SFU to SUA, IDMU, NFS & Others on Windows
by Rodney Ruddock
Whither Services for Unix (SFU)?
Way back in 1999 when Microsoft acquired Interix from Softway Systems many people predicted that Interix would get buried by the Windows people. After all, Interix is a Unix system to be run on the Window OS! Conspiracy theorists were having a heyday.
It took a few years before Services for Unix (SFU) version 3.0 was released with Interix, NFS client, NFS server, User Name Management (NIS) and NFS Gateway to provide a comprehensive Unix solution on the Windows OS. SFU 3.5 was the next release with even more functionality. For many people the 3.5 release was very exciting because SFU became freely available for everyone. Clearly Interix and SFU were not getting buried. Microsoft was not only keeping SFU going, but was improving and expanding it. The additional Unix functionality was also getting more and more popular with IT departments working in a mixed OS environment.
Then Microsoft announced that most of the components of SFU were being integrated into the Windows OS releases. Not only is it all free, but available as part of the base installation of Windows. This started with the release of Windows Server 2003/R2. Of course it meant that SFU would have no more releases; that would be redundant. Though SFU 3.5 is still available until 2009 and Microsoft is continuing to support SFU until the year 2011.
It's not so much that SFU has become end-of-line, but that it has been allowed to advance to the next level. By being part of the Windows OS release everything that was SFU has to be taken even more seriously. With the recent release of Vista the components can be found in the Ultimate and Enterprise versions. The upcoming Windows 2008 Server release will also have all of these components. Since these are all part of the OS now they become "features".
Being integrated into the Windows OS release meant some name changes for some the components (now features). NFS client and server are still NFS client and server. User Name Mapping has been renamed Identity Management. Interix now goes by the moniker SUA (Subsystem for Unix-based Applications) but the system will continue to identify itself as "Interix" for clear compatibility with programs, scripts and makefiles.
Installing SUA, NFS, etc. on Windows OS
To install any of the components/features on Windows 2003/R2, Vista or Longhorn is very simple. No extra CD's or DVD's required. From the Control Panel start the "Program and Features" application (formerly known as "Add/Remove Programs"). Then select from the left panel "Turn Windows features on or off". After a few seconds a popup window will list all of the currently active features. Scroll through the list make sure the features you are interested in having active are checkmarked. Some of the features are only available on the Server versions. Here's the list as it appears on Vista:
Here'ss the list as it appears on Window 2003 R2. The selection is more awkward on R2 for most items. For SUA the selection is the same as with Vista. For the other components you need to select "File and Print Services" to get the next submenu:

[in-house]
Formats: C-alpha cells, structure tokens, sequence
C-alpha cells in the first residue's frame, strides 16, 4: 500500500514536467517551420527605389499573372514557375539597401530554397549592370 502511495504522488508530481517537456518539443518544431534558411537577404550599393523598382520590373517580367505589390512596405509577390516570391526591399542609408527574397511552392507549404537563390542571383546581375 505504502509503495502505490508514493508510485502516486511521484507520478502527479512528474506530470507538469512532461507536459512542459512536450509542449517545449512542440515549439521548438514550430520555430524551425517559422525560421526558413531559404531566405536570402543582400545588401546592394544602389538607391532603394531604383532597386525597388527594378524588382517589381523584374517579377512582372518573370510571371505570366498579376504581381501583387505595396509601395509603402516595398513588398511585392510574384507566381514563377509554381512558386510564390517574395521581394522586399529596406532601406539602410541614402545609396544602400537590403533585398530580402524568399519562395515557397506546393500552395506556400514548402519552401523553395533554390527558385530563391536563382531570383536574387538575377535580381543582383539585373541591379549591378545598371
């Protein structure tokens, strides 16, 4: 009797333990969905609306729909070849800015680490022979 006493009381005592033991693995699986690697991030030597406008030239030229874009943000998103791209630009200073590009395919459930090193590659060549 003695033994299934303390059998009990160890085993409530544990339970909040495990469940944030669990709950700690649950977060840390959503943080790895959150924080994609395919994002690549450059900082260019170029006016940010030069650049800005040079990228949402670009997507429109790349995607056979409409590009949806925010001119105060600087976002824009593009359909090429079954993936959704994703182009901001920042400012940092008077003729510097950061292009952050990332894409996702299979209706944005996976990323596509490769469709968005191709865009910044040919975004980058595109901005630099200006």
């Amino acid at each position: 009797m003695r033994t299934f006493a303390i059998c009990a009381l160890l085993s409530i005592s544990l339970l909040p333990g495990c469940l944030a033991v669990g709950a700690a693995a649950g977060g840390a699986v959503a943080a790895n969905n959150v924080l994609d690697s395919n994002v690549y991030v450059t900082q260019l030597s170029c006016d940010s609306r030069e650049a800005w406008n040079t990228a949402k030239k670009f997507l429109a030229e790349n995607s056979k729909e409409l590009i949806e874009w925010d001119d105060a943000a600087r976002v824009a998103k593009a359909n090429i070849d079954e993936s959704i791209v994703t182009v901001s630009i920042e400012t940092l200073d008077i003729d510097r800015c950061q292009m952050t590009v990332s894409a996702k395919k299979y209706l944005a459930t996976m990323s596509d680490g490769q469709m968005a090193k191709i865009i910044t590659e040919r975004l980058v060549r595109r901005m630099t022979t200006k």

Once these features have installed you will need to reboot the machine. After the reboot you will have some configuration to do that will vary depending on which features you choose. If you have chosen SUA then you will need to download the Utilities & SDK package to get the shells, utilities, libraries and manual pages. This can easily be done with an entry in the Start Menu under All Programs, Subsystem for Unix-based Applications.
When you install NFS it is always recommended that you install Identity Management (formerly known as User Name Mapping; UNM) so that Windows ID's can be mapped to Unix ID and the reverse.
What is Interix/SUA (Subsystem for Unix-based Applications)?
Interix is the Unix-like system that runs on Windows OS. It runs as a peer system to the Win32 environment that most people simply call Windows. Interix has the same access to the NT kernel, the file systems, networking and security systems that Win32 does.
The development of Interix began in the early 1990's with Softway Systems under the product name OpenNT. Softway developed the Interix system and utilities with the goal of meeting Unix specifications in the standards and de facto. While Microsoft had originally developed a strictly POSIX compliant system for NT 3.0, it lacked utilities and many supporting features needed beyond POSIX to make a Unix system. Examples of de facto standards that most Unix systems simply cannot do without that are incorporated into Interix are Berkeley sockets and pseudo-terminals. Other standards included the X/Open standards (e.g. XCU) and matching test suites.
The resulting environment of functionality meant that when you logged into an Interix system by, for example, telnet, the shell and utilities gave the same feel as running on a BSD based system. With over 350 utilities plus SDK's for developers covering X-Windows, Motif, OpenGL, libc, etc. Interix became another Unix-like platform that Unix software could be ported to.